Jesus called us to have faith in himself and in God. Don’t let anyone tell you that your faith has to be placed elsewhere to be valid, and don’t let anyone convince you that the Bible cannot be interpreted as a way of shoving their own interpretation down your throat. It is the nature of language that every spoken utterance and written word is subject to interpretation, but that does not mean all interpretations are equal. We can and should seek out faithful and intellectually honest interpretations that shore up and enliven our faith.

4) Claiming that because you interpret the Bible differently, you have “dumbed it down” or made it “easier” to follow for your own benefit. People who claim this are willfully ignorant of the fact that any genuine attempt to follow the teachings of Jesus is hard and requires sacrifice. That being said, if your understanding of Christianity requires no sacrifice or transformation, you should perhaps take a second look at it what it means to follow Jesus.

5) Excusing their own rudeness and lack of love and grace by pointing out that Jesus and Paul rebuked other believers. There is no excuse for insulting a fellow believer (or any one else), particularly when you do not know the person. Assuming that you have a free license to rebuke others in any situation is a mark of pride, not humility or spiritual maturity. When we form loving and supportive relationships with other believers, there is a place for instruction, correction, and at times, even rebuke. In the absence of loving and meaningful relationships, those things are fruitless and often based on incorrect assumptions. Make sure that when you give a pastor, a mentor, or a community spiritual authority in your life that they know how to exercise that authority in a loving and respectful manner that allows you the freedom of thought and conscience to follow your faith.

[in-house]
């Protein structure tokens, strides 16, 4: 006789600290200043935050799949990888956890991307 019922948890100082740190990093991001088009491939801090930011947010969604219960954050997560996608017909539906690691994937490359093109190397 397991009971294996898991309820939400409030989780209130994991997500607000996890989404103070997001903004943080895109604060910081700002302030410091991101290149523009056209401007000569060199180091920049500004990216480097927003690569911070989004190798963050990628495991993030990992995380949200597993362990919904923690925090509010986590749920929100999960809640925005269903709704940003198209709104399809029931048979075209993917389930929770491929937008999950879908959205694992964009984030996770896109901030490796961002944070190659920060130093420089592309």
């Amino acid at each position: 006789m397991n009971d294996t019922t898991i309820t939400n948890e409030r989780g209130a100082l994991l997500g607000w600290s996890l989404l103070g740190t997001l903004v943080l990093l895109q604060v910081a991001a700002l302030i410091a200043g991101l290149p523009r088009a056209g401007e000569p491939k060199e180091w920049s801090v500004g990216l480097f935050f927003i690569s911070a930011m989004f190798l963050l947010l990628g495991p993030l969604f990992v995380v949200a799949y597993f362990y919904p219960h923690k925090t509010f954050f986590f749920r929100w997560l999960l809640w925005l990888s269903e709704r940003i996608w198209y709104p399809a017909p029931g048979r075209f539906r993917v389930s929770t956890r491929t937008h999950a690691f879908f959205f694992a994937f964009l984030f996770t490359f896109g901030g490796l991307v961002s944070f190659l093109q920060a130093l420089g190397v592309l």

Final Thoughts

To fellow seekers, I say this: Do not let anyone insult or belittle you out of their concern for your salvation (which usually masks a concern for being right and a desire for you to submit to their often questionable rightness). If you are looking for a vibrant and meaningful faith, there are reputable Christian leaders and mentors out there who will love you and respect you and your journey to faith. Don’t settle for leaders who use excuses to badger you into submission to their authority rather than to the authority of Jesus. Never let anyone shame or guilt you into giving up your quest for an authentic and intellectually engaged faith.

As for me, I have a lot to learn. I have beliefs and ideas that need to be fleshed out, tweaked, and perhaps even reconsidered completely. But I also have the capability to read and interpret scripture and to choose wisely which authorities (theologians, Biblical scholars, pastors, mentors, friends) I look to in order to shape my understanding and my faith. And not only do I have that capability, I have that responsibility.

And so does everyone else. 


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3 responses

  1. Pingback: A Glorified Tramp Stamp and a Seat at the Table, or, Thoughts on Christian Unity | prone to wander . . . lured by grace